Republished with permission from Common Dreams, by Common Dreams staff
A whistleblower leak to German newspaper Süddeutsche Zeitung and other media led to reporting on Sunday revealing that Credit Suisse—one of the world’s biggest private banks—knowingly accepted “corrupt autocrats, suspected war criminals and human traffickers, drug dealers and other criminals” as customers.
Data on more than 18,000 bank accounts, holding more than $100 billion was leaked. The accounts included personal, shared and corporate accounts with some opened as far back as the 1940s.
Nearly 50 media outlets have spent months investigating the data.
The German daily said it received the leaked data anonymously through a secure digital mailbox over a year ago. The newspaper says it didn’t make any payment or promises for the leak.
The newspaper said it evaluated the data with the Organized Crime and Corruption Reporting Project and media partners including The New York Times and The Guardian.
The Guardian reported:
We can reveal how Credit Suisse repeatedly either opened or maintained bank accounts for a panoramic array of high-risk clients across the world.
They include a human trafficker in the Philippines, a Hong Kong stock exchange boss jailed for bribery, a billionaire who ordered the murder of his Lebanese pop star girlfriend and executives who looted Venezuela’s state oil company, as well as corrupt politicians from Egypt to Ukraine.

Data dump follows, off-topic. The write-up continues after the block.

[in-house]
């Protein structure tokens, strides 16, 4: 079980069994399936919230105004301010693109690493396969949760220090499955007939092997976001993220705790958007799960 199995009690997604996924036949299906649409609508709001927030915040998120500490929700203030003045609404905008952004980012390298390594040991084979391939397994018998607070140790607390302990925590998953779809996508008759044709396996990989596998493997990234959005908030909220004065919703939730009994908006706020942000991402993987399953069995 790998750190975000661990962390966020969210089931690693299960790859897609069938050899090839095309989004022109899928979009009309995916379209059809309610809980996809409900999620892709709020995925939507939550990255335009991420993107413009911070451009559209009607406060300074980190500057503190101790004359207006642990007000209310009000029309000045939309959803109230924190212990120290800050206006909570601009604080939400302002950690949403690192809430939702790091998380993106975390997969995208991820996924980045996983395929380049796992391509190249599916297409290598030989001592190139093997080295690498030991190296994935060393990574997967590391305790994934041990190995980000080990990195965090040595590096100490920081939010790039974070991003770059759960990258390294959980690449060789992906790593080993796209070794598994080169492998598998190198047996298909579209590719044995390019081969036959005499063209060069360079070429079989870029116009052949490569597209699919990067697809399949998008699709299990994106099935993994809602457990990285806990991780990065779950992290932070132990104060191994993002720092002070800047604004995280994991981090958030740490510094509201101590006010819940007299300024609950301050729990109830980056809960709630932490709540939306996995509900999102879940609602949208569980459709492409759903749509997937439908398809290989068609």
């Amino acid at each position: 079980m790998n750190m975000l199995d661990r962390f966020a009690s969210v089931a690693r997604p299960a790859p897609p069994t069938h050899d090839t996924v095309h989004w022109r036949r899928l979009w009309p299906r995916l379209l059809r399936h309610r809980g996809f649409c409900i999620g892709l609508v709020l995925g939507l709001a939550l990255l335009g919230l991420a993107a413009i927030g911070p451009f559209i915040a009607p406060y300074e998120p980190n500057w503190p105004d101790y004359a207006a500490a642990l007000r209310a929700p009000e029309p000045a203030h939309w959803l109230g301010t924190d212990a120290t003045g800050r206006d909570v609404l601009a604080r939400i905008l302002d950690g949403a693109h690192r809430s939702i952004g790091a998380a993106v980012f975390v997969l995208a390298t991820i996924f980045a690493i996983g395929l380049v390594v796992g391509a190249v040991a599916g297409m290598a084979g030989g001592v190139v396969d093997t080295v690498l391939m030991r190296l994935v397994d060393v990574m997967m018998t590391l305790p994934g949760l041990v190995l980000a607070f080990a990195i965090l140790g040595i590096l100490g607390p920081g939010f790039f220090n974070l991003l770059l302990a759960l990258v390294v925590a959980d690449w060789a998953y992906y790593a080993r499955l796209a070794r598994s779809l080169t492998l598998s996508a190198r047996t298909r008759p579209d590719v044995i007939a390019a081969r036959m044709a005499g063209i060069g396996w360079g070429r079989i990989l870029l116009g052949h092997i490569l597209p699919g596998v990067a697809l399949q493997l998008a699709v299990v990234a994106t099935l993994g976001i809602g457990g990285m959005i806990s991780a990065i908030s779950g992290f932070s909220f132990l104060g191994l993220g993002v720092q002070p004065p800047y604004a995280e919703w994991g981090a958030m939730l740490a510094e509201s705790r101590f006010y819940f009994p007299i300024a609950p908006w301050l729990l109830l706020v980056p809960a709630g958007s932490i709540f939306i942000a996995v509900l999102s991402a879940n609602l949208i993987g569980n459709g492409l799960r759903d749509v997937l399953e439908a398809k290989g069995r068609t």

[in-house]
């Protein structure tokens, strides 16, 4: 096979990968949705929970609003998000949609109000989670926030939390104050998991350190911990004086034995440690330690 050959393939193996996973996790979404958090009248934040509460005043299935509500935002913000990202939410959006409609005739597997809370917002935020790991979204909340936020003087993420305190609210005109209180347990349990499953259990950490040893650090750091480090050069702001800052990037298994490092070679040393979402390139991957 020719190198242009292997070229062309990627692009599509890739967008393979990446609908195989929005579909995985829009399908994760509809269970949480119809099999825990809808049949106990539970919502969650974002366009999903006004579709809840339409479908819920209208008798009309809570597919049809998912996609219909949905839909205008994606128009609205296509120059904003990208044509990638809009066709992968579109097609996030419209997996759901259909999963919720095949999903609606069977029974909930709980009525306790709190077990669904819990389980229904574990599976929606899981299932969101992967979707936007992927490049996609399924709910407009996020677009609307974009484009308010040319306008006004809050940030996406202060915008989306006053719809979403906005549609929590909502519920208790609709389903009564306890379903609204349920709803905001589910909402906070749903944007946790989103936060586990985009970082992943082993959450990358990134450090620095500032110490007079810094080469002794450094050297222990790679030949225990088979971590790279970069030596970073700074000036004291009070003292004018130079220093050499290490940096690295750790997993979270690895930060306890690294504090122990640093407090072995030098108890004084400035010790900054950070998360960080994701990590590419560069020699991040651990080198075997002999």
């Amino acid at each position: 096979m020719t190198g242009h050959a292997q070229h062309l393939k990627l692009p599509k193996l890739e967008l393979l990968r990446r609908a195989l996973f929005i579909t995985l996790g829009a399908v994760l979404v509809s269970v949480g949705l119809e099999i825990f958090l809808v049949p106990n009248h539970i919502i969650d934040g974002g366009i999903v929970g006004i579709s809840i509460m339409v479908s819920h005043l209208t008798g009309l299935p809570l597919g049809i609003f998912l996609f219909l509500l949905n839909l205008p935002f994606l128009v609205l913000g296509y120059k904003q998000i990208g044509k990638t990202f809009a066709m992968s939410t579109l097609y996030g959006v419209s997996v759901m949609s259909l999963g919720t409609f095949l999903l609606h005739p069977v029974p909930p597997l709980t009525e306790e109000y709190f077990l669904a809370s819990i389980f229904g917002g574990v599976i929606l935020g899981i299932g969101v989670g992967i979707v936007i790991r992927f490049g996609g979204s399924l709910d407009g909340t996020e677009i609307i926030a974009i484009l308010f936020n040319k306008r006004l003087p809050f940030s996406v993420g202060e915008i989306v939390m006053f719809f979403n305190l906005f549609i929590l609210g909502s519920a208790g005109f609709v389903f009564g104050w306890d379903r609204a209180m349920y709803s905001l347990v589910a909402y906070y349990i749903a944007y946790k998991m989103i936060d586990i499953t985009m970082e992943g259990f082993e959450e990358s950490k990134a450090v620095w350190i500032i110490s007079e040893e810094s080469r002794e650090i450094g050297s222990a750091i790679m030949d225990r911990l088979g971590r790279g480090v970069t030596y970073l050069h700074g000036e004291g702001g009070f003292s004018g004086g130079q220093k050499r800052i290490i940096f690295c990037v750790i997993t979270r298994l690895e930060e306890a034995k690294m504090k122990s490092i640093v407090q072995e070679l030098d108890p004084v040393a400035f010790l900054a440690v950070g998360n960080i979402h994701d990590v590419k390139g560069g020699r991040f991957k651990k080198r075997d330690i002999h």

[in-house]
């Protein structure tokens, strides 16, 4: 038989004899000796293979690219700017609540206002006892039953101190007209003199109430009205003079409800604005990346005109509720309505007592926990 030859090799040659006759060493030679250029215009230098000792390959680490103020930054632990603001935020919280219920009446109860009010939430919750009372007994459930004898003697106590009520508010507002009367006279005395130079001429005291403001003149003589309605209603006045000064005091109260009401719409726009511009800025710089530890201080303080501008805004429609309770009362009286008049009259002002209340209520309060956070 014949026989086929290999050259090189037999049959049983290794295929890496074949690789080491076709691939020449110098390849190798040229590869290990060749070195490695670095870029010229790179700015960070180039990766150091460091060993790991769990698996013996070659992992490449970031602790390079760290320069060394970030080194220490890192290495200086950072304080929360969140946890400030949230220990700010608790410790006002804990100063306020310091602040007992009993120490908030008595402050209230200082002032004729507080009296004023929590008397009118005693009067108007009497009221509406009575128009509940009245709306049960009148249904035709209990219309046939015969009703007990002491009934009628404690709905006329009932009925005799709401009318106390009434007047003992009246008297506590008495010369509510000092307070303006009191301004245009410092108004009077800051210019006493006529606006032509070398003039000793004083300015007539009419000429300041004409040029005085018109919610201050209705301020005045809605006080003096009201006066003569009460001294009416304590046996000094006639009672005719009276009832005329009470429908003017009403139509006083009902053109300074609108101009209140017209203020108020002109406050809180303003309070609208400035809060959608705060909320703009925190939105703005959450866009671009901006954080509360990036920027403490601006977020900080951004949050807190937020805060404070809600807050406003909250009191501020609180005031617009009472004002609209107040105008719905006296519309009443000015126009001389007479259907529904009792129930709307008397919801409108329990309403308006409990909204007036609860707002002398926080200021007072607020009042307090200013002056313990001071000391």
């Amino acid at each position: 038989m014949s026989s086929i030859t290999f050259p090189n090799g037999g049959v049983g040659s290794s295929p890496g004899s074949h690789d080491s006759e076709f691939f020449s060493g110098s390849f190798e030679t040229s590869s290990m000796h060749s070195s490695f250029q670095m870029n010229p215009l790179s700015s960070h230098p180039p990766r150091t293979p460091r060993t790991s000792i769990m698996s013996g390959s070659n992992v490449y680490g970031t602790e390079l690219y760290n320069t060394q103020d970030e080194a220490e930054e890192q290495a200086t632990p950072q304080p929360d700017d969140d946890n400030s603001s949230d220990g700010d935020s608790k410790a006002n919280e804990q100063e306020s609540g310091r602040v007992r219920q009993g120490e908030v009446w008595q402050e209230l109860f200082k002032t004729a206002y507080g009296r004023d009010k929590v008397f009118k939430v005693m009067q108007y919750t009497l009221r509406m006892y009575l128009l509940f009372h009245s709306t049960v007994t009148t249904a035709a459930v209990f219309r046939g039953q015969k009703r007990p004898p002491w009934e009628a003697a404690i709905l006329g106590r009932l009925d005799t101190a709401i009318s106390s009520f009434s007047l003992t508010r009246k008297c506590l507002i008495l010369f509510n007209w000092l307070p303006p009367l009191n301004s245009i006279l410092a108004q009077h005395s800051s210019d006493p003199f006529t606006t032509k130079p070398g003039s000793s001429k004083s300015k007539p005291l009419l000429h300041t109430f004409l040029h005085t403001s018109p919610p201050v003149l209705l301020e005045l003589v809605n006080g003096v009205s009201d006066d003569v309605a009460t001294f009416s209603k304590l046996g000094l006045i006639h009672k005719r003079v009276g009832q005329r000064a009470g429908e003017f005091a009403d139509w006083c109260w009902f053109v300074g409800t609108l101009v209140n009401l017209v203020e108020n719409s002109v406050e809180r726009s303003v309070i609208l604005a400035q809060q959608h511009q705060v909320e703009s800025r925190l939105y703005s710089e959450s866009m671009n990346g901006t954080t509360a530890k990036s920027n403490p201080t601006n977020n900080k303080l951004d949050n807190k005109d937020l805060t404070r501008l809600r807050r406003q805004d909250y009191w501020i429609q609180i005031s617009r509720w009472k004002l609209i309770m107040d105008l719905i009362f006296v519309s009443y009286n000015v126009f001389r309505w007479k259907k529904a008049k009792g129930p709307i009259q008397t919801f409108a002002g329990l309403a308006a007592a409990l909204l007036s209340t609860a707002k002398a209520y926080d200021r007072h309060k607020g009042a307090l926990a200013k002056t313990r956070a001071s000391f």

One Vatican-owned account in the data was used to spend €350m (£290m) in an allegedly fraudulent investment in London property that is at the center of an ongoing criminal trial of several defendants, including a cardinal.
The New York Times reported:
Among the people listed as holding amounts worth millions of dollars in Credit Suisse accounts were King Abdullah II of Jordan and the two sons of the former Egyptian strongman Hosni Mubarak. Other account holders included sons of a Pakistani intelligence chief who helped funnel billions of dollars from the United States and other countries to the mujahedeen in Afghanistan in the 1980s and Venezuelan officials ensnared in a long-running corruption scandal.
The leak shows that Credit Suisse opened accounts for and continued to serve not only the ultrawealthy but also people whose problematic backgrounds would have been obvious to anyone who ran their names through a search engine.
A statement published by German newspaper from the anonymous source explained their motivation for the leaks:
“I believe that Swiss banking secrecy laws are immoral. The pretext of protecting financial privacy is merely a fig leaf covering the shameful role of Swiss banks as collaborators of tax evaders.”
“This situation enables corruption and starves developing countries of much-needed tax revenue. These countries are the ones that therefore suffer most from Switzerland’s reverse-Robin-Hood stunt.”
“I am aware that having an offshore Swiss bank account does not necessarily imply tax evasion or any other financial crime. However, it is likely that a significant number of these accounts were opened with the sole purpose of hiding their holder’s wealth from fiscal institutions and/or avoiding the payment of taxes on capital gains.”
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